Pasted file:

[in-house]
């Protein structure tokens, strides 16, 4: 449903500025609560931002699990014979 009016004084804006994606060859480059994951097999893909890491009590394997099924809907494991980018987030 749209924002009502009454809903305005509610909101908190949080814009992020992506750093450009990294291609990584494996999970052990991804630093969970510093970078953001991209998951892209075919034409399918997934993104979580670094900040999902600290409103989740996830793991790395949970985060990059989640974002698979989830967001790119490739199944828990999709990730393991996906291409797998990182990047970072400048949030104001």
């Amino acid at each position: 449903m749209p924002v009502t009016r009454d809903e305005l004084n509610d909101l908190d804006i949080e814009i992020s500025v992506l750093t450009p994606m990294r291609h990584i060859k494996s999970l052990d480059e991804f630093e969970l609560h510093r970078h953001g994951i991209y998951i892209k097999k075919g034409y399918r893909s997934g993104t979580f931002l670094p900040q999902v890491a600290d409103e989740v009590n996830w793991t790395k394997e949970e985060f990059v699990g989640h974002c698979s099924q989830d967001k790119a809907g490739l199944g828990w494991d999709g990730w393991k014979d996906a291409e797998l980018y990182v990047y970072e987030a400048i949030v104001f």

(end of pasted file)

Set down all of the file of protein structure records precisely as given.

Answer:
[in-house]
């Protein structure tokens, strides 16, 4: 449903500025609560931002699990014979 009016004084804006994606060859480059994951097999893909890491009590394997099924809907494991980018987030 749209924002009502009454809903305005509610909101908190949080814009992020992506750093450009990294291609990584494996999970052990991804630093969970510093970078953001991209998951892209075919034409399918997934993104979580670094900040999902600290409103989740996830793991790395949970985060990059989640974002698979989830967001790119490739199944828990999709990730393991996906291409797998990182990047970072400048949030104001």
């Amino acid at each position: 449903m749209p924002v009502t009016r009454d809903e305005l004084n509610d909101l908190d804006i949080e814009i992020s500025v992506l750093t450009p994606m990294r291609h990584i060859k494996s999970l052990d480059e991804f630093e969970l609560h510093r970078h953001g994951i991209y998951i892209k097999k075919g034409y399918r893909s997934g993104t979580f931002l670094p900040q999902v890491a600290d409103e989740v009590n996830w793991t790395k394997e949970e985060f990059v699990g989640h974002c698979s099924q989830d967001k790119a809907g490739l199944g828990w494991d999709g990730w393991k014979d996906a291409e797998l980018y990182v990047y970072e987030a400048i949030v104001f």